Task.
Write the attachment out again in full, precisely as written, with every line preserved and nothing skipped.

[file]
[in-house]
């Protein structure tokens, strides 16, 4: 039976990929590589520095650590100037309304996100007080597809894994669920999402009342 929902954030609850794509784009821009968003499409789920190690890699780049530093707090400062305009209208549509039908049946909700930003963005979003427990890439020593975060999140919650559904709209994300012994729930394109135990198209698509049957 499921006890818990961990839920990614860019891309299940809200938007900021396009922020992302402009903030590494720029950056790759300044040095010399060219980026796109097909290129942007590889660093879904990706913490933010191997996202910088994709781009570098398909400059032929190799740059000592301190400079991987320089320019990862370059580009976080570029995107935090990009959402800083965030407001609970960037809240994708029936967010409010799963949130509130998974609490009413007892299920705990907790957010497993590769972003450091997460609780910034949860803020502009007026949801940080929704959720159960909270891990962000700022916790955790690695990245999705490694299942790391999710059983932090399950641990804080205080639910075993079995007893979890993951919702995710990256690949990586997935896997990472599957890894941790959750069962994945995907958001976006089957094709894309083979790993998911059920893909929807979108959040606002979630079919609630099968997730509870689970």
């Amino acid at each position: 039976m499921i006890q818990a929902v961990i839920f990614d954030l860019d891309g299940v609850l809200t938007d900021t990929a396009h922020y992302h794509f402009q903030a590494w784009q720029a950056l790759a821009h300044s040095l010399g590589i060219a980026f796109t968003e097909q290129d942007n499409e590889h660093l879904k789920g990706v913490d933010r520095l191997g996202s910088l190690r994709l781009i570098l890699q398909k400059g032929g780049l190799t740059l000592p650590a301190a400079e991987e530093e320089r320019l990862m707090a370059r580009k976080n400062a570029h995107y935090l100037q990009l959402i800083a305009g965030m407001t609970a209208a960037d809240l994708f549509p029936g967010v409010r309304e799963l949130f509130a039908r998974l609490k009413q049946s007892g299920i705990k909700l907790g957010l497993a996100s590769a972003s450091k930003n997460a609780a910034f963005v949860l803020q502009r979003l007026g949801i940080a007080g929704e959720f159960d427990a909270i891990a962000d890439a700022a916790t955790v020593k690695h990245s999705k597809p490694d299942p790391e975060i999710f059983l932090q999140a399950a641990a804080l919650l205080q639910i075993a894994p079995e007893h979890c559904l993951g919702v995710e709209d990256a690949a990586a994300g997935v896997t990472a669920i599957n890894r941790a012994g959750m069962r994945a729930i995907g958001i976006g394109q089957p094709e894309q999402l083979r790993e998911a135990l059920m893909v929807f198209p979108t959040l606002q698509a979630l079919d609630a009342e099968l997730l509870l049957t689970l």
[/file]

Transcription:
[in-house]
């Protein structure tokens, strides 16, 4: 039976990929590589520095650590100037309304996100007080597809894994669920999402009342 929902954030609850794509784009821009968003499409789920190690890699780049530093707090400062305009209208549509039908049946909700930003963005979003427990890439020593975060999140919650559904709209994300012994729930394109135990198209698509049957 499921006890818990961990839920990614860019891309299940809200938007900021396009922020992302402009903030590494720029950056790759300044040095010399060219980026796109097909290129942007590889660093879904990706913490933010191997996202910088994709781009570098398909400059032929190799740059000592301190400079991987320089320019990862370059580009976080570029995107935090990009959402800083965030407001609970960037809240994708029936967010409010799963949130509130998974609490009413007892299920705990907790957010497993590769972003450091997460609780910034949860803020502009007026949801940080929704959720159960909270891990962000700022916790955790690695990245999705490694299942790391999710059983932090399950641990804080205080639910075993079995007893979890993951919702995710990256690949990586997935896997990472599957890894941790959750069962994945995907958001976006089957094709894309083979790993998911059920893909929807979108959040606002979630079919609630099968997730509870689970």
């Amino acid at each position: 039976m499921i006890q818990a929902v961990i839920f990614d954030l860019d891309g299940v609850l809200t938007d900021t990929a396009h922020y992302h794509f402009q903030a590494w784009q720029a950056l790759a821009h300044s040095l010399g590589i060219a980026f796109t968003e097909q290129d942007n499409e590889h660093l879904k789920g990706v913490d933010r520095l191997g996202s910088l190690r994709l781009i570098l890699q398909k400059g032929g780049l190799t740059l000592p650590a301190a400079e991987e530093e320089r320019l990862m707090a370059r580009k976080n400062a570029h995107y935090l100037q990009l959402i800083a305009g965030m407001t609970a209208a960037d809240l994708f549509p029936g967010v409010r309304e799963l949130f509130a039908r998974l609490k009413q049946s007892g299920i705990k909700l907790g957010l497993a996100s590769a972003s450091k930003n997460a609780a910034f963005v949860l803020q502009r979003l007026g949801i940080a007080g929704e959720f159960d427990a909270i891990a962000d890439a700022a916790t955790v020593k690695h990245s999705k597809p490694d299942p790391e975060i999710f059983l932090q999140a399950a641990a804080l919650l205080q639910i075993a894994p079995e007893h979890c559904l993951g919702v995710e709209d990256a690949a990586a994300g997935v896997t990472a669920i599957n890894r941790a012994g959750m069962r994945a729930i995907g958001i976006g394109q089957p094709e894309q999402l083979r790993e998911a135990l059920m893909v929807f198209p979108t959040l606002q698509a979630l079919d609630a009342e099968l997730l509870l049957t689970l």